14 Feb A letter to Dr. Happy you all must read!
Note: I received this email (sent via The Happiness Institute) just the other day and couldn't help but think that in so many ways it summed up many key principles of happiness and positive psychology. As you'll see, it's not all about smiley happy lovely living but it is about living a good life and finding happiness even in the face of adversity and difficult circumstances. I've published it here with the author's permission and I hope you find it as thought provoking and inspiring as I did…
Dear Dr. Happy,
I enjoy reading your emails every week and the tips that you provide for a happier life.
Just to give you some background information first. I am the mother of two intelligent, funny and gorgeous boys that have a life threatening, genetic condition. Unfortunately the prognosis is quite poor and there is no cure at this stage.
There is lots of research going on, so we have a small glimmer of hope that a cure will be found. I am "lucky" in that my boys are still doing quite well, but slowly deteriorating. As you can imagine, this is like torture for a parent to watch, and to know what lies ahead. We try not to dwell on that too much and try to concentrate on the here and now. Difficult to do at times.
We often go to the Children’s’ Hospital for appointments, and despite our circumstances, I am constantly touched and inspired by the strength shown by parents with other children in a lot worse situations than us. It makes one questions all sorts of aspects of life – just doesn't seem fair, does it?
I have found an inner strength that I didn't know I had, but my situation forced me to do so. I think we all have it, but not many have to tap into it.
I am a bit over it now, but I often feel quite isolated, mainly because my kids can't do all the things other kids do, the main one being sport. I think sport is great as it teaches so many things such as working as a team, getting along with others, which are good life skills. Unfortunately, my boys are missing out on lots of those type of experiences, and we are as parents too. So there is a sense of grieving I guess for all those things we will never be able to do.
Despite this, my boys are happy and have developed other interests, and do get involved in sports at school, and included wherever possible. And we do encourage them to pursue whatever they can and I feel they still can achieve lots of things. Just have to alter ones thinking a bit!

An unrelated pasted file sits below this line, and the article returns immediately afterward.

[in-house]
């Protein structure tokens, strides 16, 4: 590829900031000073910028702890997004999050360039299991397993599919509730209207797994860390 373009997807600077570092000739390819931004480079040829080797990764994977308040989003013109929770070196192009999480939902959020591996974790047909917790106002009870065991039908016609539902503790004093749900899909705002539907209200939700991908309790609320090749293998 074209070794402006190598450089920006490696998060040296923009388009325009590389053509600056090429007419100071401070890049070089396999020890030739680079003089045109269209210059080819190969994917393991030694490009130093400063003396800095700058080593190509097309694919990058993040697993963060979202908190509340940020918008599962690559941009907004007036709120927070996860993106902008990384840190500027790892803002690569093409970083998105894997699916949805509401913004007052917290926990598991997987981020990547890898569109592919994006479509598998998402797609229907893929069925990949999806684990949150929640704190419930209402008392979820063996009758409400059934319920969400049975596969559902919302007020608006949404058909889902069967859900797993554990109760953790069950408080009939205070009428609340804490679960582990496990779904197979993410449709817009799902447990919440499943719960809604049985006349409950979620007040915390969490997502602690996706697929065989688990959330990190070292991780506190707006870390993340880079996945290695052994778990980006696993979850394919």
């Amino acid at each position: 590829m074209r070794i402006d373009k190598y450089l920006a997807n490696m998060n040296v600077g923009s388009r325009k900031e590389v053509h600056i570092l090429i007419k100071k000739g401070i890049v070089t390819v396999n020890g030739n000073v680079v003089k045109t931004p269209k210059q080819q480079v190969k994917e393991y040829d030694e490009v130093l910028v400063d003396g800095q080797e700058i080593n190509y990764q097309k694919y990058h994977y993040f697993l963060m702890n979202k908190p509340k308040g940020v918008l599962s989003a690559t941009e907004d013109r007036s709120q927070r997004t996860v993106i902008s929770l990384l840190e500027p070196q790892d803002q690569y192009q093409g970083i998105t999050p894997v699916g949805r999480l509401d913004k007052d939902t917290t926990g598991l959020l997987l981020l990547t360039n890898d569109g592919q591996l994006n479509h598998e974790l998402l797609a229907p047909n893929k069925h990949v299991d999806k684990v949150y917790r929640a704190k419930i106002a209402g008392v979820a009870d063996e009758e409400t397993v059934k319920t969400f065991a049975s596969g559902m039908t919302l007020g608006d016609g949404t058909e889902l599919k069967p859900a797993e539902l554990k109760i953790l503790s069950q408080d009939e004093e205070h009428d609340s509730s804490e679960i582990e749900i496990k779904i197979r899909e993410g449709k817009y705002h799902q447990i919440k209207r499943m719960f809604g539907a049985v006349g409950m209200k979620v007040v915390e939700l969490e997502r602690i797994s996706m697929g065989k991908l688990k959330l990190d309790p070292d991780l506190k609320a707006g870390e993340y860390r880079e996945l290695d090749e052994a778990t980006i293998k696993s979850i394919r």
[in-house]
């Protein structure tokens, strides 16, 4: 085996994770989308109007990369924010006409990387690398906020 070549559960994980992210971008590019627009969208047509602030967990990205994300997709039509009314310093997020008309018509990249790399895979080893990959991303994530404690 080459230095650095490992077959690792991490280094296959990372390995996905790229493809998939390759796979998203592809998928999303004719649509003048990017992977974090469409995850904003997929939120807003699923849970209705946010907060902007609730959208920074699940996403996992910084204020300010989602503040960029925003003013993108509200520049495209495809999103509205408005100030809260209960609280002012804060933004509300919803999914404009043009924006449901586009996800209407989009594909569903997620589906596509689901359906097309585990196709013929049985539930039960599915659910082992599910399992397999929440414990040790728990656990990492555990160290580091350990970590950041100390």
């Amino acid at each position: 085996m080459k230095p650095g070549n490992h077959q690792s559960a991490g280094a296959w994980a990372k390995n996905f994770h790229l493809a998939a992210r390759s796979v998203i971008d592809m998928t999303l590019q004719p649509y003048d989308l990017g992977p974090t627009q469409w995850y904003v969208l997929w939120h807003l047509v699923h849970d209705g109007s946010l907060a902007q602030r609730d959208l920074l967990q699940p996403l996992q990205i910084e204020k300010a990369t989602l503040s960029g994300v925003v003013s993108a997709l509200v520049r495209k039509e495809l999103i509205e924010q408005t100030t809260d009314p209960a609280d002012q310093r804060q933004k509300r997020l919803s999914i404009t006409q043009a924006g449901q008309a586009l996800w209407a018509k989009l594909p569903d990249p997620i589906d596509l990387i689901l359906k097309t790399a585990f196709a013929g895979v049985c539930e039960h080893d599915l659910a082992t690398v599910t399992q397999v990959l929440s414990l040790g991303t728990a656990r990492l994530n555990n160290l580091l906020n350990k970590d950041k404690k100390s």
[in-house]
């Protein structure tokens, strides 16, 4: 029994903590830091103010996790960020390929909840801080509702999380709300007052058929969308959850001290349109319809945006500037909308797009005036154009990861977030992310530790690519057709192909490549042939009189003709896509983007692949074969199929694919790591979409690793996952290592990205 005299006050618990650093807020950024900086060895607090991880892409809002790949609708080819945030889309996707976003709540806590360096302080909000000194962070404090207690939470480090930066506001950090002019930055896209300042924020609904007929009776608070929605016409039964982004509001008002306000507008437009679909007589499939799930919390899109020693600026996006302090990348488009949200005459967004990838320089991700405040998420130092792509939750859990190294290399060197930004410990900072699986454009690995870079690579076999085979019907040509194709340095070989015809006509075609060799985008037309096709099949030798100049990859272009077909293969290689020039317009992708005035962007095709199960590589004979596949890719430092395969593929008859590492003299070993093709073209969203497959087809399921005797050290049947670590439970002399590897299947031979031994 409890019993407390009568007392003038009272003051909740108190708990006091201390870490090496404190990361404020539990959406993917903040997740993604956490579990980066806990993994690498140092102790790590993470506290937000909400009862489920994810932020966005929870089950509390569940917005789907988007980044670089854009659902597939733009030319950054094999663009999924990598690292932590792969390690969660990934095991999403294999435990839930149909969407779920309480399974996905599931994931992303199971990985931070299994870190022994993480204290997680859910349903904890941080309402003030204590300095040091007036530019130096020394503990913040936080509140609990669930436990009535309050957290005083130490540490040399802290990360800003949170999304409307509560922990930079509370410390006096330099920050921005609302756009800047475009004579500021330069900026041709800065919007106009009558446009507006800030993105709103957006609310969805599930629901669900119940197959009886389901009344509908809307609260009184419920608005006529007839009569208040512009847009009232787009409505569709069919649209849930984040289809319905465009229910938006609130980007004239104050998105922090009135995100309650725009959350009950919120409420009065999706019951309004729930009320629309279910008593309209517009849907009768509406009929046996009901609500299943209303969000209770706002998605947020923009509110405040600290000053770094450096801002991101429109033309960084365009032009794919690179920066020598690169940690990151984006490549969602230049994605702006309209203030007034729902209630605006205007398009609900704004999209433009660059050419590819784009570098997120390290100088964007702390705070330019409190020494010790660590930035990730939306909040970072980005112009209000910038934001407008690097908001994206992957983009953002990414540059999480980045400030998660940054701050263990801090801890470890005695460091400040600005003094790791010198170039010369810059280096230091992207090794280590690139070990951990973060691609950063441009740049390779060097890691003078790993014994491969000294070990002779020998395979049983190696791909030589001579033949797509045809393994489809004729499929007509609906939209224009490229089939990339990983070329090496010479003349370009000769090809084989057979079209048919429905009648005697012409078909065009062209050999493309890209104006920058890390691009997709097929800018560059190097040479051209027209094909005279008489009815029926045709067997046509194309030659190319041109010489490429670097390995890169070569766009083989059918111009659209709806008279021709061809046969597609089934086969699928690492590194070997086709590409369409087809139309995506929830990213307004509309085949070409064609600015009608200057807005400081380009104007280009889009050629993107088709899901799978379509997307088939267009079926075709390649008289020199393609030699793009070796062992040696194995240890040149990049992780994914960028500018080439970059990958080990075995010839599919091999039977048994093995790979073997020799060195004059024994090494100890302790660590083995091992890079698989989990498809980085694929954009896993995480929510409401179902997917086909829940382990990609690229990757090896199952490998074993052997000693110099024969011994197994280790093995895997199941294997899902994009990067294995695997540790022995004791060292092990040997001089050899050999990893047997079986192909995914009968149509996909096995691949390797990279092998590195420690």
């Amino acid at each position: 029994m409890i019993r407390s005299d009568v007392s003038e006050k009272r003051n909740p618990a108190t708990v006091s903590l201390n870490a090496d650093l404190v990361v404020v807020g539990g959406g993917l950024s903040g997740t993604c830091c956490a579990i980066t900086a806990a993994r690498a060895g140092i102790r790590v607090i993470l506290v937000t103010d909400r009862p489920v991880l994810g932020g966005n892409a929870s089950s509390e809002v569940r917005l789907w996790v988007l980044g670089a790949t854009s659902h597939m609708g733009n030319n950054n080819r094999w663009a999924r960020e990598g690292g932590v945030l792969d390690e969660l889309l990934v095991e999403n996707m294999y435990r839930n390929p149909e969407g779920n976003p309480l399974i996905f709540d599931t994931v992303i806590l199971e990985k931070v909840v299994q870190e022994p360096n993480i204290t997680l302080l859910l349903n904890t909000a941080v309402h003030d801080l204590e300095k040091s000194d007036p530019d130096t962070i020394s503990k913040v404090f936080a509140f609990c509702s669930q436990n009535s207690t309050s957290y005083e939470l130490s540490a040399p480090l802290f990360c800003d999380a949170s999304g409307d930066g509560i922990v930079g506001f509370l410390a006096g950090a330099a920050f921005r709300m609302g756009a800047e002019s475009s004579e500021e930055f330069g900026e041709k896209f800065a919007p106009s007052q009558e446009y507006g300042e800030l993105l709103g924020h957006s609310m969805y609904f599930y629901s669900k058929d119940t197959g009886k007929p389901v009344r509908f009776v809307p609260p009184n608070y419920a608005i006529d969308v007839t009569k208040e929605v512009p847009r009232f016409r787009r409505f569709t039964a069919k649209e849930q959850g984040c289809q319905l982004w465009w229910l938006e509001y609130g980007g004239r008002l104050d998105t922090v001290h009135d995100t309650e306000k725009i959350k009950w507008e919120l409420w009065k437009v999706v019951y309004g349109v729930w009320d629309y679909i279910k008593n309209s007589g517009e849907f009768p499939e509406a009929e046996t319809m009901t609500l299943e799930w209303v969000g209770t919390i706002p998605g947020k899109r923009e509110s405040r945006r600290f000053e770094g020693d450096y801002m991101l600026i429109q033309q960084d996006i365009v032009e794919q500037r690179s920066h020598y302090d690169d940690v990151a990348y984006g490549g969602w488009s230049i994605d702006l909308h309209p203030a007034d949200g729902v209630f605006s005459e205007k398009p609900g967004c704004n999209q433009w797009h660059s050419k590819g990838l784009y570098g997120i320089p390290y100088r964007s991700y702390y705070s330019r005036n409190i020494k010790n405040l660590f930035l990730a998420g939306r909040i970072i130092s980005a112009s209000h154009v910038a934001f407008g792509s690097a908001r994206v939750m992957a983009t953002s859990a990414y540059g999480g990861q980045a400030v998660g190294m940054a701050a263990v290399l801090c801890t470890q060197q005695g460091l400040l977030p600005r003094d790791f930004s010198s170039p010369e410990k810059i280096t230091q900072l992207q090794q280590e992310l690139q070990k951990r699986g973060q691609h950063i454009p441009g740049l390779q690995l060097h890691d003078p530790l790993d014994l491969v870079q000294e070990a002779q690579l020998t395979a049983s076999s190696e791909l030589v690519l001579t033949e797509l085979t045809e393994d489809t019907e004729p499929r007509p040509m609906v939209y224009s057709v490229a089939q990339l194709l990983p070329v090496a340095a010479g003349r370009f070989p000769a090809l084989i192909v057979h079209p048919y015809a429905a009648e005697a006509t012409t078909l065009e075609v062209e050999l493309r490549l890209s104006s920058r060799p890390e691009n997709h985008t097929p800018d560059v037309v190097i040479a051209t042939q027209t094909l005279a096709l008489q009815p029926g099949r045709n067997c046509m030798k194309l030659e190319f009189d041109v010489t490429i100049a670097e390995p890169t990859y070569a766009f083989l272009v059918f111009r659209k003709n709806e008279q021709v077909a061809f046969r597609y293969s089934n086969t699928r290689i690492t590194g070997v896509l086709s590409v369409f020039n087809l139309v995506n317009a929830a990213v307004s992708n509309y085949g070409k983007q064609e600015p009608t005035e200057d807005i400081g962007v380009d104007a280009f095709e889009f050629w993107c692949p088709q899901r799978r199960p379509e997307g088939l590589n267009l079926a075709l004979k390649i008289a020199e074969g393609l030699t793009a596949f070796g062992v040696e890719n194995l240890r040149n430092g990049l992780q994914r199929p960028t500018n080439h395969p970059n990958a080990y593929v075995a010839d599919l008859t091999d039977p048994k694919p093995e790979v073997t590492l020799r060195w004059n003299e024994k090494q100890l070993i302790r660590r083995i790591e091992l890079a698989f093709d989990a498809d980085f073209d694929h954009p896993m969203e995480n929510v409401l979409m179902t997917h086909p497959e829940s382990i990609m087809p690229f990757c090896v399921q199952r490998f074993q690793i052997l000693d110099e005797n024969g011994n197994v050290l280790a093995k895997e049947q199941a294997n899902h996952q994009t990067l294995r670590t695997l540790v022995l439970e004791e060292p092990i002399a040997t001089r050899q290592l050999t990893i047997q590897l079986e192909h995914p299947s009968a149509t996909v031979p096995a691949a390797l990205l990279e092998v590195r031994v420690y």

I could go on and on about many things, but I mainly wanted to share some things that I have learnt along the way…
Not sure if all these things help to be happier, but this is what I have found (in no particular order):
• Don't be afraid to seek help – this is a very difficult journey you can't do on your own. Make sure you have someone to talk to, whether it is a close friend, or a psychologist. It is really helpful to talk or sometimes cry, whatever you need. My kids have been seeing a psychologist for the last couple of years, as they have a lot to deal with now and into the future – it has been the best investment and has made a huge difference to them to know they have someone to talk with. My oldest son comes out after a session sometimes and tells me how much better he feels, being able to express his feelings.
• Allow space to express feelings – its ok and normal to feel sad, angry etc – you can't bottle it up and neither can your children. Create a supportive and safe environment at home so they can do so.
• Find joy in the little things – life is very precious. I think I better understand the meaning of life in some ways and don't take anything for granted. To me, the sky seems bluer, the flowers seem brighter – just savour it all!
• Spoil yourself now and then, and do good stuff with the family – go on some awesome holiday if you can, or go to the beach for a day, or just go for a walk, anything like that.
• Love your kids to bits – give them lots of kisses and cuddles! Children are just a joy to have – most of the time!
• Surround yourself with good supportive friends and family – avoid those that aren't. The list gets streamlined very quickly! You find out who your true friends are – not usually all that many!
• Try to help your community and be a part of it – get involved with the kids school, help others.
• Be pro-active and organised – less stressful.
• Surround yourself with good professional people – sounds harsh, but if for example, you are not happy with the doctor, find another one. Its crucial for your children and for you to know that they are getting the best care. Do not be afraid to ask questions or feel intimidated. Educate yourself as much as possible too. Also organisations such as "Very Special Kids" provide great support.
• Follow your intuition and gut feelings – that inner strength I have found make them very strong and clear.
I hope that you read this email and respond, and don't think its just a pile of waffle!
MM (full name withheld on request)
PS: This is obviously NOT a pile of waffle but rather, in my humble opinion, one of the most inspiring and thought provoking letters I’ve received. So much so that instead of writing something myself that might help carers I have, as you can see, just published the letter in its original form (with MM’s permission of course). I hope many others find this inspiring and helpful, whether or not you have sick children or any children at all. It encourages compassion and empathy and gratitude and so much more…so much we can ALL benefit from. So thanks MM…a grateful Dr. Happy
PS: post your thoughts and/or comments with regards to this letter HERE on The Happiness Institute's Facebook Page